Gloria Steinem praises the activists of colour who 'taught her feminism'

Posted by
Jasmine Andersson
backgroundLayer 1
Add this article to your list of favourites

There’s no other way to describe Gloria Steinem’s feminism than simply remarkable.

A pioneering force in the movement over the past 50 years, the contributing editor of Ms Magazine and the writer of seminal essay After Black Power, Women's Liberation, Steinem has used her role as a trailblazing force to spur on the momentum of achieving real equality.

And in her latest talk at the Winning Play$ panel, Black Women, Feminism, and Empowerment, Steinem reminded her audience about the black feminists who taught her about the cause, and the stark lack of credit these women have received.

Talking about the Black Lives Matter movement, Steinem added that she was “inspired” by the three women, Opal Tometi, Alicia Garza and Patrisse Collors who pioneered the activist force.

“I think that they have created a more inclusive movement because they are aware that sexism and racism is intertwined and you can’t uproot one without uprooting the other. But, it’s still true that they don’t get enough credit,” she said.

As well as this, Steinem made it clear that feminism simply isn’t feminism if it is just about the concerns of white women.

“I’m very inspired by them [the Black Lives Matter founders],” Steinem told news site TheGrio. “People talk to me about white feminism, and I say, ‘Are you kidding me?’ If it’s white it can’t be feminism. I mean, hello? It either includes all women or it’s not feminism.”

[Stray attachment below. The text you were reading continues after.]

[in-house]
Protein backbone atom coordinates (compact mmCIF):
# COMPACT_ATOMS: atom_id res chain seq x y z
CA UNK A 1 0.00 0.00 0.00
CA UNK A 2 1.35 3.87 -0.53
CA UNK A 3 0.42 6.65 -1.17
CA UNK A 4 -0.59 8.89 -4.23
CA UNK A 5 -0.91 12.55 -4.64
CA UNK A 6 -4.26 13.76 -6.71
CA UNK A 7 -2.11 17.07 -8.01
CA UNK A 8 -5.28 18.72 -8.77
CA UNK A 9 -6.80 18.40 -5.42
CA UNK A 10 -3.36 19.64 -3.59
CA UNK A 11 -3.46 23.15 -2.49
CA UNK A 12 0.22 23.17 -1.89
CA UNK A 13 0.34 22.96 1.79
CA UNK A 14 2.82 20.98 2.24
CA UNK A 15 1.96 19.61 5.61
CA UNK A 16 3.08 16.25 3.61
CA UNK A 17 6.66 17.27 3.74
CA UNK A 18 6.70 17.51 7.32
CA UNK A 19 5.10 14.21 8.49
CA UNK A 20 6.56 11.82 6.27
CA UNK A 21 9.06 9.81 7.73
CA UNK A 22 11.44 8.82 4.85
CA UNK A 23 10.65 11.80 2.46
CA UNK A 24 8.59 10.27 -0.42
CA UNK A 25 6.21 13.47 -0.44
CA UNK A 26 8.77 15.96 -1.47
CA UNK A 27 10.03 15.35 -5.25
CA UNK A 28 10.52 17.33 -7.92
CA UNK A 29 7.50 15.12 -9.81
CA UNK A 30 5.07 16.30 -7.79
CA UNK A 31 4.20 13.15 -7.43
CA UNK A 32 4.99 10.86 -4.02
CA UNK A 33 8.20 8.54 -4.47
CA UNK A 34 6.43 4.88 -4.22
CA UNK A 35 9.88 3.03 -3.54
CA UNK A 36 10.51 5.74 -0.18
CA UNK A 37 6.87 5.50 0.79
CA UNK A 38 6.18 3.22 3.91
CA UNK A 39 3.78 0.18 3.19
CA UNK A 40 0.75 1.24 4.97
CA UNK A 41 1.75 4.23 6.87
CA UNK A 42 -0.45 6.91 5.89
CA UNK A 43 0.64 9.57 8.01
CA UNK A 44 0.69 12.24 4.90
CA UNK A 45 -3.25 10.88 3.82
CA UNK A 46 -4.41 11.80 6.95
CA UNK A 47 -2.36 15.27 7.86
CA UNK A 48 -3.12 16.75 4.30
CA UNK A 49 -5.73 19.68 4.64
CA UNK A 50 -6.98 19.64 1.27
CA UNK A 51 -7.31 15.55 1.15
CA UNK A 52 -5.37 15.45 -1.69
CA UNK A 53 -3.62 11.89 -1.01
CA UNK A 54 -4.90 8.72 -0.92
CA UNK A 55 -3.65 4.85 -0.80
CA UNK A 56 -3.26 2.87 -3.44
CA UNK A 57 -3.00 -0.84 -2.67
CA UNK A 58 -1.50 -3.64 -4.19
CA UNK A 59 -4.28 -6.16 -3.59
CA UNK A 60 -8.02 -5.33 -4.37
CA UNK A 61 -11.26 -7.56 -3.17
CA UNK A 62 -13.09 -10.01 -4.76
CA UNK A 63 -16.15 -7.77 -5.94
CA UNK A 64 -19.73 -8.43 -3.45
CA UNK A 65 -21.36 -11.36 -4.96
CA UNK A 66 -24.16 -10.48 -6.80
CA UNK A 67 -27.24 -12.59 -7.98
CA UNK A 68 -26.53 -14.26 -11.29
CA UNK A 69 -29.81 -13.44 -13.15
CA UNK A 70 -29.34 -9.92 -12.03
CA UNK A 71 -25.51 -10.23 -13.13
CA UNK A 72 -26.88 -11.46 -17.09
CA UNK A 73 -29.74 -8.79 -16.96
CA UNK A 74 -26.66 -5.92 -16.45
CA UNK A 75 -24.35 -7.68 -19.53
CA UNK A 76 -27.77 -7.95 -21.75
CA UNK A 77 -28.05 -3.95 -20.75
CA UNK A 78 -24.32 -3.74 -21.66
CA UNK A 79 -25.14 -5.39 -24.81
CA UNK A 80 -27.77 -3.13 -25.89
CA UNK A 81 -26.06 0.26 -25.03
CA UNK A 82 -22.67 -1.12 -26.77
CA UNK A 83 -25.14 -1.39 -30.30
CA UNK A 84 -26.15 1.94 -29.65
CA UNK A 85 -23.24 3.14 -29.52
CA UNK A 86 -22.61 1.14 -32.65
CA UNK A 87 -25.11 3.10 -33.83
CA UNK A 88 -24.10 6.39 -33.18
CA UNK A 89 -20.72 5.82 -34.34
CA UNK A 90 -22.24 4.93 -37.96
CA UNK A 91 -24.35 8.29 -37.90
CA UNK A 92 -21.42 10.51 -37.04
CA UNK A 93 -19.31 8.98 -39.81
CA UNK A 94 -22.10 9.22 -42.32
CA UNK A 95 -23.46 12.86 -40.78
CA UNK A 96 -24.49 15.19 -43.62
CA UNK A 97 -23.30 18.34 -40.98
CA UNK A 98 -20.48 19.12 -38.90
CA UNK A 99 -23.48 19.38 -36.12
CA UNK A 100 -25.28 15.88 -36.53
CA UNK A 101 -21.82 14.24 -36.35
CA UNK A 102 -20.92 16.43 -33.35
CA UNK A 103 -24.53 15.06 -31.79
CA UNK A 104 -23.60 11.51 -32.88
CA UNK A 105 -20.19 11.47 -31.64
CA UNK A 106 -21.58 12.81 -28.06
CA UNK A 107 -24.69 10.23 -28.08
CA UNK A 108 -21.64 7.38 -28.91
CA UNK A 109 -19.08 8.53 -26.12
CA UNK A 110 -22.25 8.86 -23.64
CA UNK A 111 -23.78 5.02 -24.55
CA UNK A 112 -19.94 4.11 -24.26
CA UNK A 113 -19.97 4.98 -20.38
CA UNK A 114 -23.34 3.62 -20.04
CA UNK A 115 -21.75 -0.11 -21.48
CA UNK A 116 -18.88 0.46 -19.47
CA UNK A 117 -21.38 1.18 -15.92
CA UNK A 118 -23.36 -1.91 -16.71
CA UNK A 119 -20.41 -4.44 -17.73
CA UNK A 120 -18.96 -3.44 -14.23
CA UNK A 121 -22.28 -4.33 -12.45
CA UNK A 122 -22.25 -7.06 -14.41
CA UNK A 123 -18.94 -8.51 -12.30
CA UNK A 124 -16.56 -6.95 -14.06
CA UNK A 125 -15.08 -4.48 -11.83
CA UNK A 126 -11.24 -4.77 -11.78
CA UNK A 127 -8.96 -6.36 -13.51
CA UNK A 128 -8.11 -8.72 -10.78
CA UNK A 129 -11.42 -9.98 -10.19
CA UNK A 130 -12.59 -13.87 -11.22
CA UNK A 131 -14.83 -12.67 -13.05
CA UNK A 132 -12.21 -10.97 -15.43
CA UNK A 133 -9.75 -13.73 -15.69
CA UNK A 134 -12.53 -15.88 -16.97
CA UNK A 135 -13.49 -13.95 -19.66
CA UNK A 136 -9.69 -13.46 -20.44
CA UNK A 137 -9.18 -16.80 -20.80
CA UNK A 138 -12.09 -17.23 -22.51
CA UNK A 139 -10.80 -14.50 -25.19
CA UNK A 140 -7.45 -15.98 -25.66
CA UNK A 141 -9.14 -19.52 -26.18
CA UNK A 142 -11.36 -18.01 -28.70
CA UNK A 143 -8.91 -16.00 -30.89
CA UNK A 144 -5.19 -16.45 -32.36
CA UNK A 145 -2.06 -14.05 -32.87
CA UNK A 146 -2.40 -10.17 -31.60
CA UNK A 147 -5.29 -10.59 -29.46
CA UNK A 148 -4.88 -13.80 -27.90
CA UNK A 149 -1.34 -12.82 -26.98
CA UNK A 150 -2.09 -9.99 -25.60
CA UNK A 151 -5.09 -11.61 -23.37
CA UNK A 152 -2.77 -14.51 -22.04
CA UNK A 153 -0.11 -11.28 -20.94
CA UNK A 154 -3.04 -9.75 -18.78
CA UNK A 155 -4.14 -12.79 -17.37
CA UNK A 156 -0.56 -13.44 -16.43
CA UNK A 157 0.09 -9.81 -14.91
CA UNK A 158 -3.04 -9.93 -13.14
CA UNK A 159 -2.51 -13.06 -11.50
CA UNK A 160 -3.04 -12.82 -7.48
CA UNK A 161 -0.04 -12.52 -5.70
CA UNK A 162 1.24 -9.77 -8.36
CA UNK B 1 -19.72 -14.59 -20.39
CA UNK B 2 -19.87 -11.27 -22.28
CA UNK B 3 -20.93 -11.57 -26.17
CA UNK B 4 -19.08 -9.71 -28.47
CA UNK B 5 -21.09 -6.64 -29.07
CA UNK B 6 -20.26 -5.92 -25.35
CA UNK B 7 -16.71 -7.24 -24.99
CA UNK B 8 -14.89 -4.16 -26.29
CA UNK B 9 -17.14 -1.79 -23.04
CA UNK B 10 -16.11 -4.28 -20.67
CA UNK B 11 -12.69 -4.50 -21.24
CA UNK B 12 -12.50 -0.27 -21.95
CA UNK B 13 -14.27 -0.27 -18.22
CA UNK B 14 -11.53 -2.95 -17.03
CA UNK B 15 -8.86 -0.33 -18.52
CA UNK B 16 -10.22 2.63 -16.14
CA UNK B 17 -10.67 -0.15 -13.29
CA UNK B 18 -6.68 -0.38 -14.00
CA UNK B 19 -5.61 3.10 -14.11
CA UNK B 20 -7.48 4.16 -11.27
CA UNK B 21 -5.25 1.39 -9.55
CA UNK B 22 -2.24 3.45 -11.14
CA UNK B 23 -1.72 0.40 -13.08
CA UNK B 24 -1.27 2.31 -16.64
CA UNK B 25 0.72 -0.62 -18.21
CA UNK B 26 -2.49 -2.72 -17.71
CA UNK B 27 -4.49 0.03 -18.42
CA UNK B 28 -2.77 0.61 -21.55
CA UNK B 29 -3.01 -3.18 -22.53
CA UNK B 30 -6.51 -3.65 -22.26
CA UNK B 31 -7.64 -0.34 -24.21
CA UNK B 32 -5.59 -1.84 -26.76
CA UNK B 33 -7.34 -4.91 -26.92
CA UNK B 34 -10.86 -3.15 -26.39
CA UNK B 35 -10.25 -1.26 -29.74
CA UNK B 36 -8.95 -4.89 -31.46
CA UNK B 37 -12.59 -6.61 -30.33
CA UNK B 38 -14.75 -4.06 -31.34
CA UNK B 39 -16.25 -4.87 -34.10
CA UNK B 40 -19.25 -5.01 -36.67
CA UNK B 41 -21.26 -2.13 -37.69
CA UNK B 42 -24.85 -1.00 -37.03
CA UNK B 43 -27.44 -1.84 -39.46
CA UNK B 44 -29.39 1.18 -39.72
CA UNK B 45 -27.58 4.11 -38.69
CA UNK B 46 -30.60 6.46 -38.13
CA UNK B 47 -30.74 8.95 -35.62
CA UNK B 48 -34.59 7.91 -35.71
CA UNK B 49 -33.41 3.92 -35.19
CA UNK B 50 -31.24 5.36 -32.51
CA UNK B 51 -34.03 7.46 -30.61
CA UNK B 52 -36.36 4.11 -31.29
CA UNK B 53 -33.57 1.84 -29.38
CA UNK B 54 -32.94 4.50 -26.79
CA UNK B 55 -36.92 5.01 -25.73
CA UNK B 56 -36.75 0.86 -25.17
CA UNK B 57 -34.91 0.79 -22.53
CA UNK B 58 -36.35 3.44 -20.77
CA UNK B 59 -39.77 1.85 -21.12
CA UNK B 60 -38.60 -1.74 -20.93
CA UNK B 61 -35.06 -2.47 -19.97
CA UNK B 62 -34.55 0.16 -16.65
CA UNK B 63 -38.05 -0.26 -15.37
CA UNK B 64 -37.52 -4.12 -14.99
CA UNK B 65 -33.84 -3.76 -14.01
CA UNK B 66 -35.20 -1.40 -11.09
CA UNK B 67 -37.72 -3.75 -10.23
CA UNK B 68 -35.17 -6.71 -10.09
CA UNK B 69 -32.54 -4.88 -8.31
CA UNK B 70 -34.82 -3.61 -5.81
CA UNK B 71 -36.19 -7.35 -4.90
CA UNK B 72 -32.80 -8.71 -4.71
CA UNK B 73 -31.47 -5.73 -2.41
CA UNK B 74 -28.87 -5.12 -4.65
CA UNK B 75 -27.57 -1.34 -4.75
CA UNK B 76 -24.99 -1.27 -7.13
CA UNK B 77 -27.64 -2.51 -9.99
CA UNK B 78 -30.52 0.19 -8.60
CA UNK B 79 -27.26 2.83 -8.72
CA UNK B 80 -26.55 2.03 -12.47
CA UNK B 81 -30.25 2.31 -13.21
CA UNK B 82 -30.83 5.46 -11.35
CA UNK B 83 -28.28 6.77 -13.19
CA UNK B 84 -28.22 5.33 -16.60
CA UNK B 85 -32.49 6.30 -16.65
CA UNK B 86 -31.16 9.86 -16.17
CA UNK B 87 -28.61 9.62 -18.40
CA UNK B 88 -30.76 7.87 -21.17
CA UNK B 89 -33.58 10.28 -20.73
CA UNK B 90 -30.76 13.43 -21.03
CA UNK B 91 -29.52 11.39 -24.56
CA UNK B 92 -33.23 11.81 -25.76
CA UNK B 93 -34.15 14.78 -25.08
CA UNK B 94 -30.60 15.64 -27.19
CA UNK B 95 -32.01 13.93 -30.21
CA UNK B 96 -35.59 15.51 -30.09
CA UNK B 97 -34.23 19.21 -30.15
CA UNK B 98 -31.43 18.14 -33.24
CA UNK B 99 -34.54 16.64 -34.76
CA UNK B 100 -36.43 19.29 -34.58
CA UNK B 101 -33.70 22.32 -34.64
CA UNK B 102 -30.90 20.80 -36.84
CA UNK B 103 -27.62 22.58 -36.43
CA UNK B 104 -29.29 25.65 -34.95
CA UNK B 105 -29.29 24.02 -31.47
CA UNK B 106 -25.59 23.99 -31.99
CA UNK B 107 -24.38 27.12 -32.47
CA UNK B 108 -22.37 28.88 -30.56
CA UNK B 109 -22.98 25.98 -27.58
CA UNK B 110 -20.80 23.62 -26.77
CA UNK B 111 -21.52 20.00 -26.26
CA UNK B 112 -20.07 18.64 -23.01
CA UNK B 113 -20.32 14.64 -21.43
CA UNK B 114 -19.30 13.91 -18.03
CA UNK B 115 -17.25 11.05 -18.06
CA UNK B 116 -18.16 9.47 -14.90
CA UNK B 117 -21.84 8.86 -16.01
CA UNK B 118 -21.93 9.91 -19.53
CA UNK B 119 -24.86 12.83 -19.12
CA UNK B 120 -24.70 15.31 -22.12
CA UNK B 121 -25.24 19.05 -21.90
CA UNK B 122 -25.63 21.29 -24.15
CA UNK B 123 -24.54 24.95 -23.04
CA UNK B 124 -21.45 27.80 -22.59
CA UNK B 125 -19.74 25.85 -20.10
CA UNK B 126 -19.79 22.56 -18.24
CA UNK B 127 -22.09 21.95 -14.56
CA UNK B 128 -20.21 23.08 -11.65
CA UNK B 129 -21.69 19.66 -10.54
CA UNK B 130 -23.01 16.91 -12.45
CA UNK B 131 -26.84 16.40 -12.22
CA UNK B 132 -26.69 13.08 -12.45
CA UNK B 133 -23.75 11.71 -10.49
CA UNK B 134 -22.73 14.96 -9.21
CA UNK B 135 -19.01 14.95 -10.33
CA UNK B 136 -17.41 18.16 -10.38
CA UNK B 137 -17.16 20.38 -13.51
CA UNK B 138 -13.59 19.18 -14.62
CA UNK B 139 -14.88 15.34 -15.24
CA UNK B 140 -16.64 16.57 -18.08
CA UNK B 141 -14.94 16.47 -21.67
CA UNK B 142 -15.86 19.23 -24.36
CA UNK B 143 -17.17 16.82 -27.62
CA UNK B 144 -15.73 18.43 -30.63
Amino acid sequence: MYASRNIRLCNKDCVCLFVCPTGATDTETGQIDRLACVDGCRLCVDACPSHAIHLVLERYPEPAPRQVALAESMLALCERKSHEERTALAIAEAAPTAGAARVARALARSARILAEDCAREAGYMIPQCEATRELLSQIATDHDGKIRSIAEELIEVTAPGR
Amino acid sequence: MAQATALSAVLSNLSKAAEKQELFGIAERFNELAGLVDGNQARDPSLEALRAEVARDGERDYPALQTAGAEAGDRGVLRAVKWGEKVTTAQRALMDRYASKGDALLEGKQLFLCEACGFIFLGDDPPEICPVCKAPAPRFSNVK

“If it doesn’t include all women, it’s not feminism by definition. That’s just the way it is,” she added.

And in the time of Trump’s presidency, Steinem has said that there is one good thing to come out of the former businessman’s grab for power – she believes there are more political activists in the US than during the Vietnam War.

“The only good news of Trump is that the galvanising of activism is like nothing I have ever seen in my life. A thousand times more even than the Vietnam War, and how important that was – or of any other thing I’ve ever seen,” she said to The Guardian.

According to a University of Denver study, the Women’s March, which took place to protest Trump’s inauguration, was the largest single-day demonstration recorded in the US’s history.

Images: Rex Features


Share this article


Jasmine Andersson

When she isn't talking about her emotional attachment to meal deals or serenading unfortunate individuals with David Bowie power solos in karaoke booths, Jasmine writes about gender, politics and culture as a freelance journalist. She wastes her days tweeting @the__chez